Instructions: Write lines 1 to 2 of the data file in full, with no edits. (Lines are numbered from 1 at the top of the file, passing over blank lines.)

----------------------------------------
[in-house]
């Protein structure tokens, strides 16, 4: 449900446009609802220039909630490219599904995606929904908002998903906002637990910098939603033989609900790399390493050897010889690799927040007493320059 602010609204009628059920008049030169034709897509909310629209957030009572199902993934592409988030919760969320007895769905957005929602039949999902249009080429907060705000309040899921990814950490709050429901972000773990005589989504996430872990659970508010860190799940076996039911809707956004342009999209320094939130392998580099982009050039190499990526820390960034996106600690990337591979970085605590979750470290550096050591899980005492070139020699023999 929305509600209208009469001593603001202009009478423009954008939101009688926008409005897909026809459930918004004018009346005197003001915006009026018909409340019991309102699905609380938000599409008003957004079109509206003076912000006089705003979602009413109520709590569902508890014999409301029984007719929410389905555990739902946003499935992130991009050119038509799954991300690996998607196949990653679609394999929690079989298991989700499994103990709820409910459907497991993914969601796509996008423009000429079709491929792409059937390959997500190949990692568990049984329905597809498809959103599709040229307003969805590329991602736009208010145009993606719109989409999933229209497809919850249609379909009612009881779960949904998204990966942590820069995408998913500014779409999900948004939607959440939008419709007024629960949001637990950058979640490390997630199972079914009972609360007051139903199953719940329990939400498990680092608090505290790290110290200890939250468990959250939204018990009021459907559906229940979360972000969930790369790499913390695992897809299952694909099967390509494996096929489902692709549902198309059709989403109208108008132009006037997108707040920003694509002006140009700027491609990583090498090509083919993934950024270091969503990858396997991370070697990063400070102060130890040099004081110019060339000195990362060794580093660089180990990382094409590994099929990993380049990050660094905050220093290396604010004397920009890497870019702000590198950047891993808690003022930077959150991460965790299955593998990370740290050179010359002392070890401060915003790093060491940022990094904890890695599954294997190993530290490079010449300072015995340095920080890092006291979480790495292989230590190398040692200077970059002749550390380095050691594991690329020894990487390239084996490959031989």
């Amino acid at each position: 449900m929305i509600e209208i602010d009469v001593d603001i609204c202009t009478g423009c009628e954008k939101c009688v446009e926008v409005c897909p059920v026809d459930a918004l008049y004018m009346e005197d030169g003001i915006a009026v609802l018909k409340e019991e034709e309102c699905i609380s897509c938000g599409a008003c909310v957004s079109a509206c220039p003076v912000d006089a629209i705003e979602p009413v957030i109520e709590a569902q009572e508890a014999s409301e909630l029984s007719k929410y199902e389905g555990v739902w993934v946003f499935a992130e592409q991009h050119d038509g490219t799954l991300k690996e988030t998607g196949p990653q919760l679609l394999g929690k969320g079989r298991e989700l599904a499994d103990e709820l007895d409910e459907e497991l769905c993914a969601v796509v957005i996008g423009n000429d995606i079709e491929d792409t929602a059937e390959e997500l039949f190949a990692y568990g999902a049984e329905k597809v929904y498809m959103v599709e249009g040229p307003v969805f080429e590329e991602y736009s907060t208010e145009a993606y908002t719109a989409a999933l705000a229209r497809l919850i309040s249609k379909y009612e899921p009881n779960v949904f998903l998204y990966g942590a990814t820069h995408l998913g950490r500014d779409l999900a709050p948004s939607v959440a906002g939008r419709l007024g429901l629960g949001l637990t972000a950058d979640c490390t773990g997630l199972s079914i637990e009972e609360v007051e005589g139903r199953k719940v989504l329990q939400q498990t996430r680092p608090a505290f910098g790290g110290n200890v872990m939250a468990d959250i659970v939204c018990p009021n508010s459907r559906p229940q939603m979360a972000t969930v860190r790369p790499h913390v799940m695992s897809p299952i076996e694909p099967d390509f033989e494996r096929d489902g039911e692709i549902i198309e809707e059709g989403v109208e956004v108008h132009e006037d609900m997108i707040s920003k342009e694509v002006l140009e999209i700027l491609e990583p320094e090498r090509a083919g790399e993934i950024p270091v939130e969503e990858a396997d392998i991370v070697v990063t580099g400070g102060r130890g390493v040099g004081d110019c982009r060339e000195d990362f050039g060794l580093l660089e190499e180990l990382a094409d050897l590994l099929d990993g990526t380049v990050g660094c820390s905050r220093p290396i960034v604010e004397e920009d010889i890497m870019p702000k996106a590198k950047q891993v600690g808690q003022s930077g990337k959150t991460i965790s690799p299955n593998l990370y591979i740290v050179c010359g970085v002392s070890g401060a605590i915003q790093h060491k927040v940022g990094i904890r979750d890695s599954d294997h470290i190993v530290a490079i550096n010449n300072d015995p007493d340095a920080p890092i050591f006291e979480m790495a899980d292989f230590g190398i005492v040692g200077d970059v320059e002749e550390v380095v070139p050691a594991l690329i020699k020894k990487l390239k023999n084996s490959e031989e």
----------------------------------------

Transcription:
[in-house]
């Protein structure tokens, strides 16, 4: 449900446009609802220039909630490219599904995606929904908002998903906002637990910098939603033989609900790399390493050897010889690799927040007493320059 602010609204009628059920008049030169034709897509909310629209957030009572199902993934592409988030919760969320007895769905957005929602039949999902249009080429907060705000309040899921990814950490709050429901972000773990005589989504996430872990659970508010860190799940076996039911809707956004342009999209320094939130392998580099982009050039190499990526820390960034996106600690990337591979970085605590979750470290550096050591899980005492070139020699023999 929305509600209208009469001593603001202009009478423009954008939101009688926008409005897909026809459930918004004018009346005197003001915006009026018909409340019991309102699905609380938000599409008003957004079109509206003076912000006089705003979602009413109520709590569902508890014999409301029984007719929410389905555990739902946003499935992130991009050119038509799954991300690996998607196949990653679609394999929690079989298991989700499994103990709820409910459907497991993914969601796509996008423009000429079709491929792409059937390959997500190949990692568990049984329905597809498809959103599709040229307003969805590329991602736009208010145009993606719109989409999933229209497809919850249609379909009612009881779960949904998204990966942590820069995408998913500014779409999900948004939607959440939008419709007024629960949001637990950058979640490390997630199972079914009972609360007051139903199953719940329990939400498990680092608090505290790290110290200890939250468990959250939204018990009021459907559906229940979360972000969930790369790499913390695992897809299952694909099967390509494996096929489902692709549902198309059709989403109208108008132009006037997108707040920003694509002006140009700027491609990583090498090509083919993934950024270091969503990858396997991370070697990063400070102060130890040099004081110019060339000195990362060794580093660089180990990382094409590994099929990993380049990050660094905050220093290396604010004397920009890497870019702000590198950047891993808690003022930077959150991460965790299955593998990370740290050179010359002392070890401060915003790093060491940022990094904890890695599954294997190993530290490079010449300072015995340095920080890092006291979480790495292989230590190398040692200077970059002749550390380095050691594991690329020894990487390239084996490959031989």